Net interest margin (NIM) is a measure of the difference between the interest income earned by a bank or other financial institution and the interest it pays out to its lenders (for example, depositors), relative to the amount of their assets that earn interest. It is similar to the gross margin or gross profit margin of non-banking finance companies.
NIM is usually expressed as a percentage of what the financial institution earns on loans in a time period and other assets minus the interest paid on borrowed funds divided by the average amount of the assets on which it earned income in that time period. In other words, it’s what net interest income a lender earns in percentage terms on the average interest-earning assets in a specified period.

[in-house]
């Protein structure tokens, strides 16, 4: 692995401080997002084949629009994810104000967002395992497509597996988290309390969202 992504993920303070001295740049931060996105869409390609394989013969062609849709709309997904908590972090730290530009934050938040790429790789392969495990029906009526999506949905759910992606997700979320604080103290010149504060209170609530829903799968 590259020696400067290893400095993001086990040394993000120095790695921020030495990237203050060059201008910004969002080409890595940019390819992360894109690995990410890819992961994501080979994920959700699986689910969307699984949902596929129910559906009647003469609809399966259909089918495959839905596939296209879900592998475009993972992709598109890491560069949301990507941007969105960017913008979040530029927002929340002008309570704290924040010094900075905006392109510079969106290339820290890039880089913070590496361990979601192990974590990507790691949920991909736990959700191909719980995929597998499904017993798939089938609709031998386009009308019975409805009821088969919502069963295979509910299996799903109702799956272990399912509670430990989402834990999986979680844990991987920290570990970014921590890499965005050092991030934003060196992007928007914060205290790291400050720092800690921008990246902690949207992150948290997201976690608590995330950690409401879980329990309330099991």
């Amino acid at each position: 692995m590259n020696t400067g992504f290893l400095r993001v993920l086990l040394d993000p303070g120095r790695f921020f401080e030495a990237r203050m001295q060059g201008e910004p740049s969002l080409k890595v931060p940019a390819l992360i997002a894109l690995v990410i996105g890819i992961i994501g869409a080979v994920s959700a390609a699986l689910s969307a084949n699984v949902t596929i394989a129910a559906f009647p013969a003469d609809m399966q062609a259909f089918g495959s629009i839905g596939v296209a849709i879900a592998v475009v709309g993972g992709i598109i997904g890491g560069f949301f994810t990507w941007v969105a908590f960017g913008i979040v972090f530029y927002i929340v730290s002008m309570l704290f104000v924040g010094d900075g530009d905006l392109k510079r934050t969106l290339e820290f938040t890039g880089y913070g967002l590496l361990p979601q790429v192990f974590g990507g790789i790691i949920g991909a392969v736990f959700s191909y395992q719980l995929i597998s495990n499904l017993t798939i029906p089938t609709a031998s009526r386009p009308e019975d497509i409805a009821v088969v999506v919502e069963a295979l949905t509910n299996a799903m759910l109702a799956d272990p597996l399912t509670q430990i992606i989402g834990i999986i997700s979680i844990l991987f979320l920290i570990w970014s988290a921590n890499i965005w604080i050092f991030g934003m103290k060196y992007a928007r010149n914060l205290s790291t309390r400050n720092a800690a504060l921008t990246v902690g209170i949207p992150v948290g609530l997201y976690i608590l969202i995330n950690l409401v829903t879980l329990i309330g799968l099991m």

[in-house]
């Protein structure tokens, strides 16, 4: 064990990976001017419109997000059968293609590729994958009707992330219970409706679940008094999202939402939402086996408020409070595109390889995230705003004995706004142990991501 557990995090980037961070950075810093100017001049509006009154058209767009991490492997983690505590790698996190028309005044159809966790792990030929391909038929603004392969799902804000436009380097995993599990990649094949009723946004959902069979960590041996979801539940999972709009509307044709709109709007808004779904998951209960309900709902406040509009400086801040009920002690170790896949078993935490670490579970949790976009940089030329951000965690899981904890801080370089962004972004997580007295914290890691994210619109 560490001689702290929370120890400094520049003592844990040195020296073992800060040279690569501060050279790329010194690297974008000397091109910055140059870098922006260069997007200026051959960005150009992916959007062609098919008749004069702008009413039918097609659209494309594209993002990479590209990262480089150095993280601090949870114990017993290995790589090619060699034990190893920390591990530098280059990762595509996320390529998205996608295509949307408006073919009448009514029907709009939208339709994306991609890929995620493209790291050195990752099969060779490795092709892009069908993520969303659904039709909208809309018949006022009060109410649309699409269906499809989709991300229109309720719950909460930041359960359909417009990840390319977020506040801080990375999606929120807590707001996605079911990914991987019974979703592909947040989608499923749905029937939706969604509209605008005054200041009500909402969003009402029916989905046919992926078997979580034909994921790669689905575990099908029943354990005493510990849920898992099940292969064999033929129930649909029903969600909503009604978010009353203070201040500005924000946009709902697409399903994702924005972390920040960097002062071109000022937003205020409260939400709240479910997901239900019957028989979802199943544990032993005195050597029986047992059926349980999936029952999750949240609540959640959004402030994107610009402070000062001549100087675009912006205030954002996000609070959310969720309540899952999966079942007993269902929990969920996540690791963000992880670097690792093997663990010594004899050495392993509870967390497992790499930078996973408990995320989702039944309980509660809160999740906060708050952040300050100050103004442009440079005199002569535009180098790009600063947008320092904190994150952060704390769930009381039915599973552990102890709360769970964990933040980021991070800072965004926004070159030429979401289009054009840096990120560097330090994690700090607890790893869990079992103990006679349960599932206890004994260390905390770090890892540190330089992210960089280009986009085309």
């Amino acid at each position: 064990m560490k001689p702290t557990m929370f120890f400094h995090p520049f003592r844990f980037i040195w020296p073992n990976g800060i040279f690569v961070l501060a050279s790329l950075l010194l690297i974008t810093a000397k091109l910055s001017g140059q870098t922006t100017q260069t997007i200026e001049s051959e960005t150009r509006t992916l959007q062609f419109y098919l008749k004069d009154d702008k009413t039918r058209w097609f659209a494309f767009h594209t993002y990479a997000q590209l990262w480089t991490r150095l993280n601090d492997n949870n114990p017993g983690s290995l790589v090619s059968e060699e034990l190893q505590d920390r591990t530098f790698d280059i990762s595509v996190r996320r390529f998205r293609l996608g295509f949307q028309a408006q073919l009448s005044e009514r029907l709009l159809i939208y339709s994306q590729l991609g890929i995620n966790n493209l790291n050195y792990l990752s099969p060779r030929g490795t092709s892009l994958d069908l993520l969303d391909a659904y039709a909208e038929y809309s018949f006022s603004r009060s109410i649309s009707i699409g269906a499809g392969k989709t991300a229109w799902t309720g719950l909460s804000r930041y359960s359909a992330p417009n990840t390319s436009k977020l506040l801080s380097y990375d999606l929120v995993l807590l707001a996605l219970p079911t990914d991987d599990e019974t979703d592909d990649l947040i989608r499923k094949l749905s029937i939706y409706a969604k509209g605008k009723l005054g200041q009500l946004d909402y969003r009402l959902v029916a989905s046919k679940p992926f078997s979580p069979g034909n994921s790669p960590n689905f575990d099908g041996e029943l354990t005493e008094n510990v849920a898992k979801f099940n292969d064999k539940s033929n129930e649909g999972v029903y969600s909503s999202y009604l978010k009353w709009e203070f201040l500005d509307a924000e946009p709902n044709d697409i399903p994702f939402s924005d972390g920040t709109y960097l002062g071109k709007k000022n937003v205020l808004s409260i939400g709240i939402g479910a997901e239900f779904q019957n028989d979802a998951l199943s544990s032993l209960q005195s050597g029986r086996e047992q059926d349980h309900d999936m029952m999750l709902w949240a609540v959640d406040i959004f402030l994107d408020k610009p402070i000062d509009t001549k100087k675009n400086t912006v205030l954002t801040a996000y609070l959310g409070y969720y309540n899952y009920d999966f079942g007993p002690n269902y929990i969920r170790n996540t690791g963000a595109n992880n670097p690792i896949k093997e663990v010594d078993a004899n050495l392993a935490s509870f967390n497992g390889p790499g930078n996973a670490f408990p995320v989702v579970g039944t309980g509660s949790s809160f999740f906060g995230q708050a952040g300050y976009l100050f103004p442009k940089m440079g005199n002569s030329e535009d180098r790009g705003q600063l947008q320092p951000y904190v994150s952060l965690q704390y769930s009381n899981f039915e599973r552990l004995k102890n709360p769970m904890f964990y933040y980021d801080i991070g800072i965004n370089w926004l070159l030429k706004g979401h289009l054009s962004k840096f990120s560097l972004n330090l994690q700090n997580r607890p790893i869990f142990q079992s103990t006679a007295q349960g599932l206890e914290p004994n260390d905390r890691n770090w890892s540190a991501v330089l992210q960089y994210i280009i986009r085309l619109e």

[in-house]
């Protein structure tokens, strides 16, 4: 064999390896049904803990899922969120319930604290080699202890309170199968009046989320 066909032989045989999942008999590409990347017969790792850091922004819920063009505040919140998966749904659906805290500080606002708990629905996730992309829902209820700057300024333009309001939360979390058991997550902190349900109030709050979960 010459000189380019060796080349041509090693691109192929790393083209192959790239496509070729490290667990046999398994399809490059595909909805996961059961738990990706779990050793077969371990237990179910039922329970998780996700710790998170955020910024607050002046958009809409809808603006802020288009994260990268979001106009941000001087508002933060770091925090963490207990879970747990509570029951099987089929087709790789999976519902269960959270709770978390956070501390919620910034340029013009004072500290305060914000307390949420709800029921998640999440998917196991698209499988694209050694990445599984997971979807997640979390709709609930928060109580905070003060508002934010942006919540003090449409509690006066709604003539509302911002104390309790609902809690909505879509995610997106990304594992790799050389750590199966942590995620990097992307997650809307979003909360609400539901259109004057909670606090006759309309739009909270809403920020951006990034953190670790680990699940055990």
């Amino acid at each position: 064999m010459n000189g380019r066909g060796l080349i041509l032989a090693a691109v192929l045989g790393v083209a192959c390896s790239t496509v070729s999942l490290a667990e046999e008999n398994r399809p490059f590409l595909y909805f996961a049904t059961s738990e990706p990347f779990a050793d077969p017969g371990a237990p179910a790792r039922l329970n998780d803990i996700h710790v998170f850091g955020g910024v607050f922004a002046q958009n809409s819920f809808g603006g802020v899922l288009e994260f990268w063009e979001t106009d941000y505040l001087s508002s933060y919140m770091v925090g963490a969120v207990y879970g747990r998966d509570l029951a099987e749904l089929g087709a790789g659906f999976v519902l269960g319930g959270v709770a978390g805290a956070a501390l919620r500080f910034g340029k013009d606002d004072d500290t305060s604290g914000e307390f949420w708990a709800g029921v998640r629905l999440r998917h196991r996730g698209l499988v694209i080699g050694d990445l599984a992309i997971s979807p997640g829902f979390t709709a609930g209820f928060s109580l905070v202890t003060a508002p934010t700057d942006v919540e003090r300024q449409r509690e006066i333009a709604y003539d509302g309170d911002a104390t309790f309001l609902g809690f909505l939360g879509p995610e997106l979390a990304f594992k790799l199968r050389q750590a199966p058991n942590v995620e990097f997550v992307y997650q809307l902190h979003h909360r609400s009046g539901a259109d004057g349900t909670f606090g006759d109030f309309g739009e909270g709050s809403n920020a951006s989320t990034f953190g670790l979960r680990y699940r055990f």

For example, if a bank’s average interest-earning assets, which may include loans and investment securities, stood at Rs 10,000 in a year and it earned an interest income of Rs 600 and paid interest expense of Rs 300, the NIM would be (600 – 300) / 10,000 = 3 per cent.
Source: Economic Times